The most daunting and stressful part of any holiday is navigating your way around the country! If dealing with language barriers and confusing instructions weren’t enough, often your 20kg of luggage stamps a massive target on your back that invites taxi drivers and tourist mongrels to take advantage of you. After falling victim to their ploys numerous times, in turn wasting stacks of coin, I am finally wiser to the best modes of travel around any European country. And, in genuine Wonderstruck Fawns spirit, I am happy to share my knowledge with you!
So here you go; the best way to get yourself around Europe!
The way I see it, you’ve got 3 legitimate options to get around Europe; planes, trains or busses. (I’m ruling out cars here, as these 3 options are more cost and time effective). Okay, so 3 choices. Let’s narrow this down.
Planes are often more trouble than they’re worth – after factoring in airport transfers and time spent waiting at airports, they’re often no quicker then ground travel, and after hidden costs around every corner, even the cheapest airlines are often the quite expensive. For these reasons, I don’t recommend air travel for the bulk of your European tour!
Busses in Europe are often touch and go- depending on which tour company you choose, it can be the smoothest ride of your life, or the scariest. Whilst most coaches these days come with built in TVs, WiFi connection and semi reclinable seats, they still are the slowest method by any means. If you’re traveling for months on a budget, you may be able to swallow the 12+ hours international journeys for the few Euro’s you’ll save, but for most on strict time constraints, you’ll need something a little speedier.
Enter trains. They’re the perfect synth between the speed of planes and the convenience of busses, which makes them the only option you should take note of. With prices hovering somewhere above busses and far lower then planes, they’re also your most effective method of travel in terms of time and money. They’re also great for long journeys, as, unlike busses, there is space for you to move around. Most European trains will also have a restaurant carriage or a canteen trolley that trundles along the carriages offering you the option to purchase snacks during your journey.. you know, if you needed another reason.
Okay, so as you can tell, I’m pro trains. However when bouncing around Europe you’ll find yourself in transit every couple of days, so the cash on train tickets certainly adds up. Enter the Eurail Pass.
BREAK IT DOWN FOR ME
A Eurail Pass is a master pass for all (most) international and domestic trains in Europe. There’s various passes on offer, including 1, 2 or 3 month unlimited passes, or passes for a X amount of travel days to be used in a period of Y months. Since I was traveling a lot, I chose to get the 3 month pass. However, at $1600, it’s not a decision I took lightly!
To help you decide if you want to invest in the Eurail pass, or stick it out with the busses, I’ve compiled the most important pros and cons of the Eurail.
▲ If you plan on traveling a lot, it’s the most cost effective mode of efficient travel. It easily trumps planes in terms of price, and is cheaper then purchasing train tickets as you travel. It’s more expensive than busses, but as stated, much faster.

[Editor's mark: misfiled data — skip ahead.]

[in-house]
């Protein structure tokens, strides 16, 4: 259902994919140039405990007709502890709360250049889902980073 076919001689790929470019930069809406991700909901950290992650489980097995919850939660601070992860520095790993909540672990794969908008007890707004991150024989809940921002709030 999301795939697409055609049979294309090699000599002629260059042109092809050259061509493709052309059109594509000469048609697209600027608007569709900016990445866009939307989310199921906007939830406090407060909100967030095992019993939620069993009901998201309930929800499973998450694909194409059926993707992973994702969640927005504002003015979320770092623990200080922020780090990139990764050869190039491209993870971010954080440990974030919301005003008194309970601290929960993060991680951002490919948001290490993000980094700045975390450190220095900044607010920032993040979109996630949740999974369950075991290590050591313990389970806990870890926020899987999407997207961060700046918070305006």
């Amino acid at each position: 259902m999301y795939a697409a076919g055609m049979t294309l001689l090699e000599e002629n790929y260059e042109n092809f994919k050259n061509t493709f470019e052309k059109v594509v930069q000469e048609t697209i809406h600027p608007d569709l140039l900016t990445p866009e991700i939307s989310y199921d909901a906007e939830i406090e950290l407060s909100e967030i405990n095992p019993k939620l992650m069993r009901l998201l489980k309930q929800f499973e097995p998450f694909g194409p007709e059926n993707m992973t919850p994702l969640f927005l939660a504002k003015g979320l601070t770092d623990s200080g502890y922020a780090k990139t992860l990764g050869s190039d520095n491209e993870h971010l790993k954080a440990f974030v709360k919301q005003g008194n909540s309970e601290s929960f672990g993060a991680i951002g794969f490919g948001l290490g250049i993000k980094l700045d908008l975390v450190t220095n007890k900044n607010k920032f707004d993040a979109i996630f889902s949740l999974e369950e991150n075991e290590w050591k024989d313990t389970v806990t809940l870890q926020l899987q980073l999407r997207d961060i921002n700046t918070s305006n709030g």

▲ The Eurail app, which operates offline, is a comprehensive app that allows you to completely plan your travel journey in the palm of your hand. It takes the stress out of your trip, and is a huge benefit of the Eurail. Imagine missing a connection and being stranded, without WiFi, in a new city and having to figure out how you’re going to get back on your way… It’s my nightmare. Thankfully, the Eurail app solves this issue for you!
▲ Trains take you to the centre of the city, which is incredibly convenient. Most stations will be serviced by Metro lines that can take you straight to your accommodation, depending on when you’re staying.
▲ Most trains have power sockets to charge your electrical items.
▲ Trains are the most comfortable way to travel. Hands down. I’d take a train over a bus or plane any day.
▲ Overnight trains often have the option to purchase sleeper cabins with beds! Easily the most comfortable mode of overnight travel.
▲ Having the Eurail entitles you to certain discounts in most European cities! You can read more about that here.
▲ It’s expensive! $1600 for 3 months is a lot of money… (However, if you consider that you’re moving every 3-4 days, this amounts to about 30 travel days. With the average plane ticket sitting around $100 after baggage, it’s already half the amount you’d be spending on flights!)
▲ Trains are always delayed in Europe. Always. Okay, not always, but often. Average delays are around 30-40 minutes, however they can be longer. Something to be mindful of.
▲ Some trains contain additional fees. This is something I wasn’t aware of, and wish I knew before I purchased the Eurail (wouldn’t’ve changed my decision, but would have made feel less indignant post purchase). Some of the longer trains, or trains in Western countries require ‘Reservations’, aka, you have to pay a fee to reserve your seat. This is normally around 30 euro (as opposed to the 300 euro original fare), but it all adds up.
▲ Trains book out. Fast. Most of the trains around Europe, especially the overnight ones, require you to reserve your seat. Often this can only be done at your departing station, so make sure to reserve your exit train as soon as you arrive at a new destination.
I hope my mistakes and learned knowledge brings you some wisdom and clarification when you go to plan your next European adventure!
Now over to you – have you tried the Eurail? And if so, what are your thoughts on it?